Q. Despite brushing and flossing, I still have bad breath. How can I get rid of it?
A. Most chronic cases of bad breath, or halitosis, result from the buildup of bacteria that live in your mouth— mostly on your teeth and gums and on the rear of your tongue. Both dry mouth and chronic respiratory problems reduce saliva, making it harder to rid your mouth of bacteria.
Postnasal drip can also create a breeding ground for bacteria or, if you still have your tonsils, lead to tonsil stones. (You may notice these yellowish stones in the back of your throat or cough them up.)
In rare cases, untreated liver disorders can produce sulfurous breath, and kidney disease can cause breath to smell like ammonia. Helicobacter pylori infection also can cause halitosis.
Judith Jones, D.D.S., professor of dentistry at Boston University and spokeswoman for the American Dental Association, says chewing sugarless gum, using artificial saliva, and simply drinking more water can help dry mouth.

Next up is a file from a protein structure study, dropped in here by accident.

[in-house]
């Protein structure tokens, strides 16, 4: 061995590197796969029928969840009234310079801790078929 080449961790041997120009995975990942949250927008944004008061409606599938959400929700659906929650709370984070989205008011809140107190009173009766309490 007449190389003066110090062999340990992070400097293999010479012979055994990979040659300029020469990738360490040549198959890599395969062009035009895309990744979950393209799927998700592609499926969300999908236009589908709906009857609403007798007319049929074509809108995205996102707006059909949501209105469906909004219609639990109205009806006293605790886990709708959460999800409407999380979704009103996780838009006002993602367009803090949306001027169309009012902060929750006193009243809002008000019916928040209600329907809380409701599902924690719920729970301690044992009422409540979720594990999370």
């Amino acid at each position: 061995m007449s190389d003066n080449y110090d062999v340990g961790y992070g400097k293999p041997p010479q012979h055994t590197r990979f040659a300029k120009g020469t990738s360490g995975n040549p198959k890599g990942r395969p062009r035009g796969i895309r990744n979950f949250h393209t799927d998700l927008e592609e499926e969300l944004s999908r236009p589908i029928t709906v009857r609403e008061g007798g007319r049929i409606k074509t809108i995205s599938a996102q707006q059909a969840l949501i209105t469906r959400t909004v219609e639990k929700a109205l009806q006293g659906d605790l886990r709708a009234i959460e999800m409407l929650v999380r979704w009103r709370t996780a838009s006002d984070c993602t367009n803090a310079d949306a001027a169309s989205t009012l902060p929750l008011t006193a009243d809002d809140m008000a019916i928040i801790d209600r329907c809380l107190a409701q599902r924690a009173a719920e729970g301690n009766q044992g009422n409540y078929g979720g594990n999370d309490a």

In addition to brushing and flossing every day, an antiseptic mouthwash can help eliminate odor-causing bacteria, but make sure that you use a rinse without alcohol or sugar—both can actually be food for the bacteria you’re trying to kill. Tongue scraping is sometimes recommended, and devices are sold for this purpose, but there is no strong evidence that this works. You should, though, give your tongue a brush when you brush your teeth.
"Healthy teeth and gums are necessary but sometimes insufficient to insure fresh breath,” she says. “If you clean your teeth, gums and tongue and floss every day and still have bad breath, see your dentist for a checkup."